7. 7. Geosocial media A more recent second—digital—spatial turn, particularly evident in the rise of ‘geosocial’ media. Locative media, platforms and services shaping experience of place (e.g. Foursquare), geodata within everyday social media Ambient geographic information (Stefanidis, Crooks, and Radzikowski, 2013), as distinct from volunteered geographic information and crowdsourced (and explicit) geosocial content. Mapping the Australian spatial imaginary via social media | ANZCA 2015, Queenstown NZ, 9 July 2015 @petamitchell + @timhighfield + @liz_ellison 07
  8. 8. Methods + platforms TrISMA: Tracking Infrastructure for Social Media in Australia (ARC LIEF, 2014-2015) Treating everyday social media as ‘geosocial’ (but with limits) Twitter Tags, keywords, geolocation (limited) – filtering posts from Australian users Instagram Tags, geolocation (higher percentage of location data in Instagram media) Mapping the Australian spatial imaginary via social media | ANZCA 2015, Queenstown NZ, 9 July 2015 @petamitchell + @timhighfield + @liz_ellison 08
  9. 9. Pilot: G20 on Twitter Peta Mitchell (2014) Attempt to create close- to-real time social media map of Brisbane during G20, geovisualising related Twitter content Map G20 social media across Brisbane, moving beyond geotag (Crampton et al.) by geoparsing Mapping the Australian spatial imaginary via social media | ANZCA 2015, Queenstown NZ, 9 July 2015 @petamitchell + @timhighfield + @liz_ellison 09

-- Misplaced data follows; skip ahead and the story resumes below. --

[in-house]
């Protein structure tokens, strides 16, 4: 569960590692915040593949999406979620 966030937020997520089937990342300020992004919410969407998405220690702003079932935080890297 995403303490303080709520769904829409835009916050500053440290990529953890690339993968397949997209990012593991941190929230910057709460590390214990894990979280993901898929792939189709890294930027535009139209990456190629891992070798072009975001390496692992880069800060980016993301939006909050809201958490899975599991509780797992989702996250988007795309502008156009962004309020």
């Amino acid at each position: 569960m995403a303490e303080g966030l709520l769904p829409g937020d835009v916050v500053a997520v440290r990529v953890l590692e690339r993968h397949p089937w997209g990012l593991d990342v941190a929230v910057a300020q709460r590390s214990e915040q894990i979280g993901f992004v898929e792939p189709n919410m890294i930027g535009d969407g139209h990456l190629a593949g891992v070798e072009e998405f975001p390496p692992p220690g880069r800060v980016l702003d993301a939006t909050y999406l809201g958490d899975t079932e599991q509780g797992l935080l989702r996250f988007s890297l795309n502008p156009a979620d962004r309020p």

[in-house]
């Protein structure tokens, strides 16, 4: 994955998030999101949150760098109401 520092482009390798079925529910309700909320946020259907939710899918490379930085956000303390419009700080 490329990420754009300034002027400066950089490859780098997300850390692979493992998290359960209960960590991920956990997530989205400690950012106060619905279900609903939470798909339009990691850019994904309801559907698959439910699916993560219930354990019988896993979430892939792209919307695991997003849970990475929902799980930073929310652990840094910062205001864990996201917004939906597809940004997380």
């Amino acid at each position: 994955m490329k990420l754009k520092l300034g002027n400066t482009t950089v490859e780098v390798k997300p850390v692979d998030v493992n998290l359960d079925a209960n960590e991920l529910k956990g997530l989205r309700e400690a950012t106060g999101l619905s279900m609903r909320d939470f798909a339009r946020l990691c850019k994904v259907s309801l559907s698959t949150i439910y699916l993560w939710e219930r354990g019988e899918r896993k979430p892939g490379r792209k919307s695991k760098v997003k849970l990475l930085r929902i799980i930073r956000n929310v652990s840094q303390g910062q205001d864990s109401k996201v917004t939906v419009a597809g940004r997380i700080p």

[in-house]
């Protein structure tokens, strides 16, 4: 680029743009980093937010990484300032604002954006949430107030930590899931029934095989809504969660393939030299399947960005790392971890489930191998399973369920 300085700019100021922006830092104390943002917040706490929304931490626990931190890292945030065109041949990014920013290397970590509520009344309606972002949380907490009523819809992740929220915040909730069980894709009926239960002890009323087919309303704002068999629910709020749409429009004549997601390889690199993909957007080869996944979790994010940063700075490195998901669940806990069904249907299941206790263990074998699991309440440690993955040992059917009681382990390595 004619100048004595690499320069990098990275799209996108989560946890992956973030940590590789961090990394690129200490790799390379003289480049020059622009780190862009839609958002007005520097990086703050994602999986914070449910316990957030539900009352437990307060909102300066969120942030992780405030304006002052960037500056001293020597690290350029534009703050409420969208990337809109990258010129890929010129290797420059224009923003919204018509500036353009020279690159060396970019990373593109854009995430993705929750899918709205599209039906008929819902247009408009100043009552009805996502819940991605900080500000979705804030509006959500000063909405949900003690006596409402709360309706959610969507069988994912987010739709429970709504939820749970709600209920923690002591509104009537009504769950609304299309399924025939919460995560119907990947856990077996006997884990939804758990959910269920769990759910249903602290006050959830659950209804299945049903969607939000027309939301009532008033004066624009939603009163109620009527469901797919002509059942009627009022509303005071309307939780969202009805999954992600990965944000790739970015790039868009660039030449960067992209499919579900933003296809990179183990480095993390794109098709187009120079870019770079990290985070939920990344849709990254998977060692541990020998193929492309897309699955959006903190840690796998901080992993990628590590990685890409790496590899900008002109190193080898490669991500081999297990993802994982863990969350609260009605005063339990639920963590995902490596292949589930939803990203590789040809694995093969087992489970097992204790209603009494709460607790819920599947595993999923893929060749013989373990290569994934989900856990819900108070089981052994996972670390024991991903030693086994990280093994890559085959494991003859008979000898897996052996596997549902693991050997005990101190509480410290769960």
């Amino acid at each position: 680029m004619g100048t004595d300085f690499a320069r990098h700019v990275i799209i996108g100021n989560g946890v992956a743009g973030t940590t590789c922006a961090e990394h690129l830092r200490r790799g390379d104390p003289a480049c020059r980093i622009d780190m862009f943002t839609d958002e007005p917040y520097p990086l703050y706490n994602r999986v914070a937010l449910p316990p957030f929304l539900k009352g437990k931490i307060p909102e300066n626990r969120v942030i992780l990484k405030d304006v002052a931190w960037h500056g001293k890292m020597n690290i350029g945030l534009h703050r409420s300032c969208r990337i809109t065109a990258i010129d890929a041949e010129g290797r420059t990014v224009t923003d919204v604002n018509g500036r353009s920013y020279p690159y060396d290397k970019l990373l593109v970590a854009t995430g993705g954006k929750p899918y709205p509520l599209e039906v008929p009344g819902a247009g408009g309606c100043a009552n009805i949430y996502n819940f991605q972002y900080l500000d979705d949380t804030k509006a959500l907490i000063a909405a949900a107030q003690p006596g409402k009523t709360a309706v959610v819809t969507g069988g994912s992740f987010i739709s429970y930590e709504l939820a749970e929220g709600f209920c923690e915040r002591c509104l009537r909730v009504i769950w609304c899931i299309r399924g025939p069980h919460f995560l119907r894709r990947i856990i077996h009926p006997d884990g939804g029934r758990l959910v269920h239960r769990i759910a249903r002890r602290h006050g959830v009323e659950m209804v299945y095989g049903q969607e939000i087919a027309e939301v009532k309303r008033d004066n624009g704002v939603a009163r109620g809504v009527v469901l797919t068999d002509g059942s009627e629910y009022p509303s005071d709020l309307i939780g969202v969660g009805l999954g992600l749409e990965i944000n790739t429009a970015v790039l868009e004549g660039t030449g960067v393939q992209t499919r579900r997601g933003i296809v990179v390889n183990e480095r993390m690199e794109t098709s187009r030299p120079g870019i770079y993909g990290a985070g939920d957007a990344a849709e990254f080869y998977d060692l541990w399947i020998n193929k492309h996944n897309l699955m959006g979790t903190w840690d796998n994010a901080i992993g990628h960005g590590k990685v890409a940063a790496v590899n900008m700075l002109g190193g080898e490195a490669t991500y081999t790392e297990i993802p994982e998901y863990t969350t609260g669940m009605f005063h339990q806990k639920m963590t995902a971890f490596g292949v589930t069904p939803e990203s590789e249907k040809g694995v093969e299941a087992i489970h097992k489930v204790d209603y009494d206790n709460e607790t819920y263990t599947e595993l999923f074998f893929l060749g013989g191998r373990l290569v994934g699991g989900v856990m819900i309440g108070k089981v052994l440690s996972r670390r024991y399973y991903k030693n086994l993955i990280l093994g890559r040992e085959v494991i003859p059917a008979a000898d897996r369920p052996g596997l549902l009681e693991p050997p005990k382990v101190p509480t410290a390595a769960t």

10. 10. Pilot: G20 on Twitter Mapping the Australian spatial imaginary via social media | ANZCA 2015, Queenstown NZ, 9 July 2015 @petamitchell + @timhighfield + @liz_ellison 10
  11. 11. Pilot: G20 on Twitter https://mappingg20.cartodb.com/ 17499 tweets, 23 Oct – 22 Nov 2014 (1652 geotagged) Mapping the Australian spatial imaginary via social media | ANZCA 2015, Queenstown NZ, 9 July 2015 @petamitchell + @timhighfield + @liz_ellison 11    
  12. 12. Pilot: #thisisqueensland Queensland Tourism- promoted Instameet, October 2014: Visual representations of Queensland, comparing style/ content/etc. Mapping the Australian spatial imaginary via social media | ANZCA 2015, Queenstown NZ, 9 July 2015 @petamitchell + @timhighfield + @liz_ellison 12
  13. 13. The project: the Gold Coast Stereotypes and perceptions of the Gold Coast (Surfers Paradise et al.) sun, surf, high-rise, touristy, sleaze, crime… However, how is the Gold Coast represented in and through social media by those who live there? Those who visit? The social media narratives constructed on Twitter and Instagram, and how they relate to/counter/conform to existing tropes Mapping the Australian spatial imaginary via social media | ANZCA 2015, Queenstown NZ, 9 July 2015 @petamitchell + @timhighfield + @liz_ellison 13
  14. 14. The project: the Gold Coast Focus on the Gold Coast as an event city Commonwealth Games 2018 + Schoolies The narratives created during these events – and the different experiences of the Gold Coast, the various purposes behind them – offer a means for examining the social mediation of location, and for further expansion (methodological, conceptual) through other cases Mapping the Australian spatial imaginary via social media | ANZCA 2015, Queenstown NZ, 9 July 2015 @petamitchell + @timhighfield + @liz_ellison 14
  15. 15. Thanks! Questions and such: Peta Mitchell peta.mitchell@qut.edu.au @petamitchell Tim Highfield t.highfield@qut.edu.au @timhighfield Elizabeth Ellison er.ellison@qut.edu.au @liz_ellison QUT Digital Media Research Centre qut.edu.au/research/dmrc @qutdmrc